CEO of OpenAI, Sam Altman is to face a hearing in the US Senate about Artificial Intelligence (AI).
Chat GPT was created by his company. The tool has become so advanced that it can write essays, scripts, poems and solve software coding in the same way a human would
Politicians are searching for the possible threats to humans that AI may pose in the future and whether it should be regulated by the government.
Calls for regulation
Altman will testify for the first time in Congress although he is expected to believe that regulation of the new technology should be implemented.
Experts who include Dr Geoffrey Hinton have recently come forward to say that they are concerned that the new technology is developing to quickly. Each Senator had seven minutes to present their statement.
Senator Blumenthan asked Altman if he thinks its a good idea to explain to users how trustworthy the content they are using is. He suggested that content should be given ‘scorecards’ to reflect its reliability. Altman agree with this and believes that independent audits are important. He believes that although there is an element of mistakes when one uses AI technology, another type of software may be created to detect mistakes and accuracy.
Senate wishes to slow things down
Senator Lindsey Graham said he is also concerned about the speed of technological advances. He applauded the Senate with the approach being taken in a bipartisan way. AI uses problem-solving skills based on information it is given.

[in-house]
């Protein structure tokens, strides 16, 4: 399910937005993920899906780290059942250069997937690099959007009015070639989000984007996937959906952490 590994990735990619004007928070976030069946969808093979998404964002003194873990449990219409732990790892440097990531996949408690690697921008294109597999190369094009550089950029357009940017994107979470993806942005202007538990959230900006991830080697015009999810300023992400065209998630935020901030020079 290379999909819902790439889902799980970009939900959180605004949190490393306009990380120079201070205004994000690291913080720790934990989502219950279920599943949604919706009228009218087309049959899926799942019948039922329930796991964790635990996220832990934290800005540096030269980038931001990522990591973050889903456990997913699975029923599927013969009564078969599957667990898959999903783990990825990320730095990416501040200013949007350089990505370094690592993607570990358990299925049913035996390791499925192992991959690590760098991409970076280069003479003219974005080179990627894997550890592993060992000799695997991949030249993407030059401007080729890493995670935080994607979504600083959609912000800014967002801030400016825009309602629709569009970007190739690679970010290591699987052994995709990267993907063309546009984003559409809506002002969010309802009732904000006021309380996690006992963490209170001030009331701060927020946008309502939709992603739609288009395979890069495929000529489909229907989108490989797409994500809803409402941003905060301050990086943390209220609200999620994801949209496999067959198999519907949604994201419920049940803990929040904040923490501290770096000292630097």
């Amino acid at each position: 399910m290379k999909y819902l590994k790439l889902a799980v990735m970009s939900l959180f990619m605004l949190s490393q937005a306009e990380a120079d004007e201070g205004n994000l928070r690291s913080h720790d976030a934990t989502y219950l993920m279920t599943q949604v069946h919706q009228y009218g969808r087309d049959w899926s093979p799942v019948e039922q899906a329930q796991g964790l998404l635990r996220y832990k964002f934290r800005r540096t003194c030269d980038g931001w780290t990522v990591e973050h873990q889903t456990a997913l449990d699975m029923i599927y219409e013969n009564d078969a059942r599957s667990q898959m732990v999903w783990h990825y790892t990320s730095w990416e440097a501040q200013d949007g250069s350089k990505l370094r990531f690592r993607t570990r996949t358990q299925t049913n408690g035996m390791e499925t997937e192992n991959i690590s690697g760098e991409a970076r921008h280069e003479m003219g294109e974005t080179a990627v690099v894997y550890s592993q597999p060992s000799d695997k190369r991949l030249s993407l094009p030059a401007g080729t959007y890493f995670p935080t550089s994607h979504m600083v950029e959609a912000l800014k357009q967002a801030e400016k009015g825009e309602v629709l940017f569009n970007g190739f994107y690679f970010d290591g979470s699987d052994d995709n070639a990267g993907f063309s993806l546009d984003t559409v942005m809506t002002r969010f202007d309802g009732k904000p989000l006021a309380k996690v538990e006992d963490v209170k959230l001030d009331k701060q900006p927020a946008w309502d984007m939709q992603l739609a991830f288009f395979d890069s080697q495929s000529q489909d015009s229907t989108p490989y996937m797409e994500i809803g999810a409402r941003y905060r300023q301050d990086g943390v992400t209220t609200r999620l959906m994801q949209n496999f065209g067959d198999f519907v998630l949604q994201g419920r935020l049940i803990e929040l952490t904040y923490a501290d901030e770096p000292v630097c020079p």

We are going to have to scramble to keep up with the pace of innovation but this is a great start, ” Senator Lindsey Graham
Silicon Valley invested US $1 billion
OpenAI is the company behind ChatGPT. It was founded in 2015 with US$1 billion in support with investors from Silicon Valley.
Chat GPT-4 is the new version of ChatGPT. It can recognise and explain images. Its ability can be more sophisticated and provide recipe suggestions from photos of ingredients for example.
Bull in a china shop
Professor Emeritus Gary Marcus said that AI is “like a bull in a china shop”. He argues that people are not guaranteed that they are safe. He is concered that although AI is committed to assist humans and make their lives easier, he is concerned that Microsoft is one of the biggest funders of AI.
We have unprecedented opportunities but we are also facing the perfect storm. ” Professor Emeritus Gary Marcus
Altman is optimistic about AI future
At the hearing Altman appeared confident and approachable. He referred to some favourable ‘mentions’ by academics and stakeholders saying that he is “optimistic about the benefits of AI” but admitted that he also has concerns. He added that it was important for all stakeholders to work together. He agreed that Government regulation is imperative, especially as AI tools become more powerful. He said that although in the past some technology firms believed in self regulation, this was at this stage impossible.
The hearing is ongoing.
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